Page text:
The Malaysian Government has its own reasons in not wanting to commemorate the 50th anniversary of the Universal Declaration of Human Rights or to take part in the universal movement to promote human rights, democracy and the rule of law in all parts of the world.

After all, the Prime Minister, Datuk Seri Dr. Mahathir Mohamad is on record as questioning the universality of the Universal Declaration of Human Rights.

Another more pertinent reason, however, is that 1998   is shaping up to be a year of  setback for democracy, human rights and the rule of law in Malaysia as evidenced by the imprisonment of DAP MP for Kota Melaka, Lim Guan Eng not for any crime but for courageously discharging his duties as a Member of Parliament to protect the honour, human rights and women rights of a 15-year-old girl,  the use of the Internal Security Act against dissent, the abuses of power in the sacking and arrest of Anwar Ibrahim and the possibility of a larger crackdown against fundamental liberties after the APEC Summit.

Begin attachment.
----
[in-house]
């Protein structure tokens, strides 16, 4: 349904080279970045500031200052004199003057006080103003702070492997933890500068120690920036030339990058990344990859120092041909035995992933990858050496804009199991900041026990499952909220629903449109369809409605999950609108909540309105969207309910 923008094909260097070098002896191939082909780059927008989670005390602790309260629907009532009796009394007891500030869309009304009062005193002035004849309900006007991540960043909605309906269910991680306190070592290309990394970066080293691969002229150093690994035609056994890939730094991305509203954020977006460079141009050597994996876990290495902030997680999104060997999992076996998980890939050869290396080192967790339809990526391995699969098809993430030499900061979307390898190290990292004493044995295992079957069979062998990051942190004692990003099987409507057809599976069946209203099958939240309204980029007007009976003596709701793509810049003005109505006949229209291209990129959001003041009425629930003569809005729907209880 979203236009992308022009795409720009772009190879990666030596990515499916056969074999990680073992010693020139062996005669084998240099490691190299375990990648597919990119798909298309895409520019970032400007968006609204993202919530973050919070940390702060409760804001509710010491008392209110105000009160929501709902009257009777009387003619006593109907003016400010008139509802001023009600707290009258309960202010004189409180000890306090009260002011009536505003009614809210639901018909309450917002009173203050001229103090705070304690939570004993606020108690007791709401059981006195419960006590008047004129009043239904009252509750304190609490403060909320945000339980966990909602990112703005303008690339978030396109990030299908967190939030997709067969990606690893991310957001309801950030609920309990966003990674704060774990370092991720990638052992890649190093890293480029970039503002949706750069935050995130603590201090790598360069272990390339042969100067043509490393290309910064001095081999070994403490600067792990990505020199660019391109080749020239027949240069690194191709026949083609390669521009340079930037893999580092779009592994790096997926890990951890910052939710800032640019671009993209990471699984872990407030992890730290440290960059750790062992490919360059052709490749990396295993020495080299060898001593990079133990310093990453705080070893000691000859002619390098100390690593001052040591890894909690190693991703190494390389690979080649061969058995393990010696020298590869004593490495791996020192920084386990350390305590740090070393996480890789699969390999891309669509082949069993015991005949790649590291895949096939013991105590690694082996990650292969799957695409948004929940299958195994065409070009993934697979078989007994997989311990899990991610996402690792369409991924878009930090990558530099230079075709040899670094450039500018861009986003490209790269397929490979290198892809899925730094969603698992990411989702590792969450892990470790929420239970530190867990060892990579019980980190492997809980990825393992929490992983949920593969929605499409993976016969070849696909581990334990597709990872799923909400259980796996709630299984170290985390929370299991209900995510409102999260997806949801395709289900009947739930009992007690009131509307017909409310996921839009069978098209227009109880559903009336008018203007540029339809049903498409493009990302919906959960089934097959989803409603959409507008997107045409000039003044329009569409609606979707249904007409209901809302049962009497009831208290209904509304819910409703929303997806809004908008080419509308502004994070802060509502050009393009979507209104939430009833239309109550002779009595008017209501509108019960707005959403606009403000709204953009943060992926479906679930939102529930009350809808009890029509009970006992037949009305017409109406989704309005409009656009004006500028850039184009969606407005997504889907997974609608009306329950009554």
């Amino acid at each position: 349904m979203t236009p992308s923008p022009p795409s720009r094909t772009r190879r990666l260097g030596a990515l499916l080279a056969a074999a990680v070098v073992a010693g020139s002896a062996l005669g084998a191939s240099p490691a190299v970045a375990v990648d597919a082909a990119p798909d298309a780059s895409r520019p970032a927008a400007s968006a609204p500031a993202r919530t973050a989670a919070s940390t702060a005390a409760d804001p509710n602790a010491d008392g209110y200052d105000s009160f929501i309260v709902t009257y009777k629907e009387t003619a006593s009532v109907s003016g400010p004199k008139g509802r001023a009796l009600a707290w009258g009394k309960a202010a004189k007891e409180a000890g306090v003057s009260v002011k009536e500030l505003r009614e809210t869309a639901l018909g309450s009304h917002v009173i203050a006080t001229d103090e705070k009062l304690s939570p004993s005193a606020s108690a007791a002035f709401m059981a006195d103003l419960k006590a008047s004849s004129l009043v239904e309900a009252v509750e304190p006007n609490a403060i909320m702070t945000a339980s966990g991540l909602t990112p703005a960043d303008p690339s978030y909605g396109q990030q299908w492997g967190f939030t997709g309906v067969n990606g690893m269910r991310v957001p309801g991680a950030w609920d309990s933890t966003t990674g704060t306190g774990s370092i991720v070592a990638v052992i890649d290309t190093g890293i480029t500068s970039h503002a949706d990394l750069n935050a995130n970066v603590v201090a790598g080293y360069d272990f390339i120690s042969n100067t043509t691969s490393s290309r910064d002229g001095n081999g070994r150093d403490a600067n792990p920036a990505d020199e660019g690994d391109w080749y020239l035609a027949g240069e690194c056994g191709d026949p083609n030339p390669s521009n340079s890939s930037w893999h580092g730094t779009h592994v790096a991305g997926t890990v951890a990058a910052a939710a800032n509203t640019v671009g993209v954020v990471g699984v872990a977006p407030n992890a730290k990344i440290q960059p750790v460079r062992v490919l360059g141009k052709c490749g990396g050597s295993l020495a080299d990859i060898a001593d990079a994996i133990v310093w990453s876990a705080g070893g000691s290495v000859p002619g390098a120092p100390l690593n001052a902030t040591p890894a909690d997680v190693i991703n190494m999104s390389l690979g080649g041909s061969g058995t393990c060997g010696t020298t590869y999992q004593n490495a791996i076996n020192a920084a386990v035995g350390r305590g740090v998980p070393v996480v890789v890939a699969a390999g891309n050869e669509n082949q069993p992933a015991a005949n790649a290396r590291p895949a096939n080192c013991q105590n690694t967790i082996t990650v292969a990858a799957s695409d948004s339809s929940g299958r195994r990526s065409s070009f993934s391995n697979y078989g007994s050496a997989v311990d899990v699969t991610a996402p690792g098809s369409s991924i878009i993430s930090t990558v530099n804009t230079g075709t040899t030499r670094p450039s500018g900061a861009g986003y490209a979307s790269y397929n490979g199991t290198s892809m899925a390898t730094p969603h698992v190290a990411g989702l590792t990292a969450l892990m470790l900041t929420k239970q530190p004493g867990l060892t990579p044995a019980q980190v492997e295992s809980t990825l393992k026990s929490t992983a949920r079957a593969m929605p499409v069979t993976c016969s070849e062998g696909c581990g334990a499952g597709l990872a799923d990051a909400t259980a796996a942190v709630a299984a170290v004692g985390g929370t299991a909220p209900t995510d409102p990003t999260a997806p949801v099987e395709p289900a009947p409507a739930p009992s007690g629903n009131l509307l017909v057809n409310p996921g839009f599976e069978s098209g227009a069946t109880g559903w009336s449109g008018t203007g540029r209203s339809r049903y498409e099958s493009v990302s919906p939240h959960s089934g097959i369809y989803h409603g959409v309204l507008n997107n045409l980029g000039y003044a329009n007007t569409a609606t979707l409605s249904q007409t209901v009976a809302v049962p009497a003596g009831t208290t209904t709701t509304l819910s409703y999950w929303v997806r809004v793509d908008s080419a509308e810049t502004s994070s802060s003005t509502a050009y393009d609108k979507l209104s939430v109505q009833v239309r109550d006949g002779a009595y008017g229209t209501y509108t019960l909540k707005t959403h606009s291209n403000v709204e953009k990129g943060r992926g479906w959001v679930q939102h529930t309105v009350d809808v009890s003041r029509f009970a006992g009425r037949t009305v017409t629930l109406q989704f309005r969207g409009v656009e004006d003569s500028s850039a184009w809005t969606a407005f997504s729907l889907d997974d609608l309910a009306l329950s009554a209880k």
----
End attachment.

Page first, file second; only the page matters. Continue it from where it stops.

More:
The country and the world have just seen the first week of the trial of the century in Malaysia - the trial of former Deputy Prime Minister, Datuk Seri Anwar Ibrahim on  first four criminal charges against him.

It is not only Anwar who is on trial, the system of justice and governance in Malaysia is also on trial.

The Malaysian judicial system had suffered its worst crisis of confidence 11 years ago when the Lord President, Tun Salleh Abas and two Supreme Court judges were sacked in the conflict between the executive and the judiciary in 1988.  In the past decade, the crisis of confidence in the rule of law and the independence of the judiciary had not been resolved.  Even worse, there has been further erosion of such confidence.